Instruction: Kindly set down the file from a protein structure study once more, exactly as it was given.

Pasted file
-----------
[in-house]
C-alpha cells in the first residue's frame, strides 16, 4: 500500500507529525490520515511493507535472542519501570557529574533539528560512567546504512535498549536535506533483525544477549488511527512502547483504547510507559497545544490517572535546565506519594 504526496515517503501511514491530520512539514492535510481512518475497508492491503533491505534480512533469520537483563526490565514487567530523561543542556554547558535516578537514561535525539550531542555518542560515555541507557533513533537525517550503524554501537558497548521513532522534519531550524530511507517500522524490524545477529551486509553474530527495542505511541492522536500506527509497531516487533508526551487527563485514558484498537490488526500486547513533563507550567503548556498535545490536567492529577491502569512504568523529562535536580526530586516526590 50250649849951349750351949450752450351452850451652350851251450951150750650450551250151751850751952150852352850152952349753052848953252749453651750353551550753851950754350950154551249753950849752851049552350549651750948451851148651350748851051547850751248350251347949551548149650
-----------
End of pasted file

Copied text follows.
[in-house]
C-alpha cells in the first residue's frame, strides 16, 4: 500500500507529525490520515511493507535472542519501570557529574533539528560512567546504512535498549536535506533483525544477549488511527512502547483504547510507559497545544490517572535546565506519594 504526496515517503501511514491530520512539514492535510481512518475497508492491503533491505534480512533469520537483563526490565514487567530523561543542556554547558535516578537514561535525539550531542555518542560515555541507557533513533537525517550503524554501537558497548521513532522534519531550524530511507517500522524490524545477529551486509553474530527495542505511541492522536500506527509497531516487533508526551487527563485514558484498537490488526500486547513533563507550567503548556498535545490536567492529577491502569512504568523529562535536580526530586516526590 50250649849951349750351949450752450351452850451652350851251450951150750650450551250151751850751952150852352850152952349753052848953252749453651750353551550753851950754350950154551249753950849752851049552350549651750948451851148651350748851051547850751248350251347949551548149650